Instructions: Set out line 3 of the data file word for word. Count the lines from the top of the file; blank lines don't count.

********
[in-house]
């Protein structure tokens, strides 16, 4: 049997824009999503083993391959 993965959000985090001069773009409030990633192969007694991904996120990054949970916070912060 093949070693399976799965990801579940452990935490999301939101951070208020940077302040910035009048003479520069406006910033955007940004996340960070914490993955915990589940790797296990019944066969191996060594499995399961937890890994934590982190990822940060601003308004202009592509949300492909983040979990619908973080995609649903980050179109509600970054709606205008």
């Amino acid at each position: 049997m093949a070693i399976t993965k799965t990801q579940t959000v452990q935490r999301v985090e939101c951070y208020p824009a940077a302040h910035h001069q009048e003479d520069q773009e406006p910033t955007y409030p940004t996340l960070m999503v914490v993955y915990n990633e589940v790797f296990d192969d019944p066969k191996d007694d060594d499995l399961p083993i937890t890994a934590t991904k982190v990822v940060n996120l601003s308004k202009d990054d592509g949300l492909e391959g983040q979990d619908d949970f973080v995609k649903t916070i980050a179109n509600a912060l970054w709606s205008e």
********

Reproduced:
């Amino acid at each position: 049997m093949a070693i399976t993965k799965t990801q579940t959000v452990q935490r999301v985090e939101c951070y208020p824009a940077a302040h910035h001069q009048e003479d520069q773009e406006p910033t955007y409030p940004t996340l960070m999503v914490v993955y915990n990633e589940v790797f296990d192969d019944p066969k191996d007694d060594d499995l399961p083993i937890t890994a934590t991904k982190v990822v940060n996120l601003s308004k202009d990054d592509g949300l492909e391959g983040q979990d619908d949970f973080v995609k649903t916070i980050a179109n509600a912060l970054w709606s205008e």